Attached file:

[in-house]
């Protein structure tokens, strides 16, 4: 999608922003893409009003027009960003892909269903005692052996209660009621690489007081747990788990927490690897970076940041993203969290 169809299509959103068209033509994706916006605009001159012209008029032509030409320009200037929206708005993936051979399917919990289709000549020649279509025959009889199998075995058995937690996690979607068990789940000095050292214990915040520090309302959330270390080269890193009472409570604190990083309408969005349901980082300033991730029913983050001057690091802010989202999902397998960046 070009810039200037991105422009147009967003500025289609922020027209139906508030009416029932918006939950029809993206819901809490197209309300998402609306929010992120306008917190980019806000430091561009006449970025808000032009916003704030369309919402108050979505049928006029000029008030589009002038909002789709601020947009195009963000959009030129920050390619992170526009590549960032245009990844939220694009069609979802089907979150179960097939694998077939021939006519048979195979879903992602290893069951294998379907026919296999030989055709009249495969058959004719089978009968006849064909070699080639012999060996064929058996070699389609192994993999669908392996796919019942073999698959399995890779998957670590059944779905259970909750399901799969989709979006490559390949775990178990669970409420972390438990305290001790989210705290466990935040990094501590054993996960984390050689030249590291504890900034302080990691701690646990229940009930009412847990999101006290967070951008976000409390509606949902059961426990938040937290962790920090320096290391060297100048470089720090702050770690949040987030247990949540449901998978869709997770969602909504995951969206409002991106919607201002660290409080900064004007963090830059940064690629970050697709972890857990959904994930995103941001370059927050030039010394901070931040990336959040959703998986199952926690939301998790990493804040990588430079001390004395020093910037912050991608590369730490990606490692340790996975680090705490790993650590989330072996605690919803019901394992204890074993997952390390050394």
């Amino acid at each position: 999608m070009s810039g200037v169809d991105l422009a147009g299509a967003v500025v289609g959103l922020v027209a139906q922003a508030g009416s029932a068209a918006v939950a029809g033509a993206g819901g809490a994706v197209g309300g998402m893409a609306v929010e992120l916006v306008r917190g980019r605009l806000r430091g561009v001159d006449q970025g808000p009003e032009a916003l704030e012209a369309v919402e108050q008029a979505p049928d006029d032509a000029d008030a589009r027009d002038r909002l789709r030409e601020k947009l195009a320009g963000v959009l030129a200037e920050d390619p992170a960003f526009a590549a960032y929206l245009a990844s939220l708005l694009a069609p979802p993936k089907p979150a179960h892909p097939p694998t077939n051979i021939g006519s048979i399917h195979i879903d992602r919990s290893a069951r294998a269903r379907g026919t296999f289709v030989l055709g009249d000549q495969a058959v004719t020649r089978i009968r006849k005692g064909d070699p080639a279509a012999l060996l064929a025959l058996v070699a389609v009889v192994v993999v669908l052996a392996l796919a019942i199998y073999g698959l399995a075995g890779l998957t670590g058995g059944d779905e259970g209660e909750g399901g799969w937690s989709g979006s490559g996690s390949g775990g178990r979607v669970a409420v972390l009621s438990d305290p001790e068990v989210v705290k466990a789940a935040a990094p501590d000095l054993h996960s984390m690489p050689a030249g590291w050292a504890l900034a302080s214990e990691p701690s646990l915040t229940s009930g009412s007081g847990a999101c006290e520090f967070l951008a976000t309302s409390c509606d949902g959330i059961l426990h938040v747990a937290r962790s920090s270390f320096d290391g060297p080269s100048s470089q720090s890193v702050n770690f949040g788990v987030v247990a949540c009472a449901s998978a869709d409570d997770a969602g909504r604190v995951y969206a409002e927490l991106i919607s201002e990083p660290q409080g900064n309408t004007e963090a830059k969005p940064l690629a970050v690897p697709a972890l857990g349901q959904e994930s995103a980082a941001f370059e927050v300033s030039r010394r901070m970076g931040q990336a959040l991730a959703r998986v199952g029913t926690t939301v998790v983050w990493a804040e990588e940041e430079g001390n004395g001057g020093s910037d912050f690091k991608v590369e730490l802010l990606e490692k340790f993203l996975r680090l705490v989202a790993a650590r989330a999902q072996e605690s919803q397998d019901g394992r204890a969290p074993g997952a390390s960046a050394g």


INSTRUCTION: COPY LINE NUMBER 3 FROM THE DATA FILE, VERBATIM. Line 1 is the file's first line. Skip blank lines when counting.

């Amino acid at each position: 999608m070009s810039g200037v169809d991105l422009a147009g299509a967003v500025v289609g959103l922020v027209a139906q922003a508030g009416s029932a068209a918006v939950a029809g033509a993206g819901g809490a994706v197209g309300g998402m893409a609306v929010e992120l916006v306008r917190g980019r605009l806000r430091g561009v001159d006449q970025g808000p009003e032009a916003l704030e012209a369309v919402e108050q008029a979505p049928d006029d032509a000029d008030a589009r027009d002038r909002l789709r030409e601020k947009l195009a320009g963000v959009l030129a200037e920050d390619p992170a960003f526009a590549a960032y929206l245009a990844s939220l708005l694009a069609p979802p993936k089907p979150a179960h892909p097939p694998t077939n051979i021939g006519s048979i399917h195979i879903d992602r919990s290893a069951r294998a269903r379907g026919t296999f289709v030989l055709g009249d000549q495969a058959v004719t020649r089978i009968r006849k005692g064909d070699p080639a279509a012999l060996l064929a025959l058996v070699a389609v009889v192994v993999v669908l052996a392996l796919a019942i199998y073999g698959l399995a075995g890779l998957t670590g058995g059944d779905e259970g209660e909750g399901g799969w937690s989709g979006s490559g996690s390949g775990g178990r979607v669970a409420v972390l009621s438990d305290p001790e068990v989210v705290k466990a789940a935040a990094p501590d000095l054993h996960s984390m690489p050689a030249g590291w050292a504890l900034a302080s214990e990691p701690s646990l915040t229940s009930g009412s007081g847990a999101c006290e520090f967070l951008a976000t309302s409390c509606d949902g959330i059961l426990h938040v747990a937290r962790s920090s270390f320096d290391g060297p080269s100048s470089q720090s890193v702050n770690f949040g788990v987030v247990a949540c009472a449901s998978a869709d409570d997770a969602g909504r604190v995951y969206a409002e927490l991106i919607s201002e990083p660290q409080g900064n309408t004007e963090a830059k969005p940064l690629a970050v690897p697709a972890l857990g349901q959904e994930s995103a980082a941001f370059e927050v300033s030039r010394r901070m970076g931040q990336a959040l991730a959703r998986v199952g029913t926690t939301v998790v983050w990493a804040e990588e940041e430079g001390n004395g001057g020093s910037d912050f690091k991608v590369e730490l802010l990606e490692k340790f993203l996975r680090l705490v989202a790993a650590r989330a999902q072996e605690s919803q397998d019901g394992r204890a969290p074993g997952a390390s960046a050394g």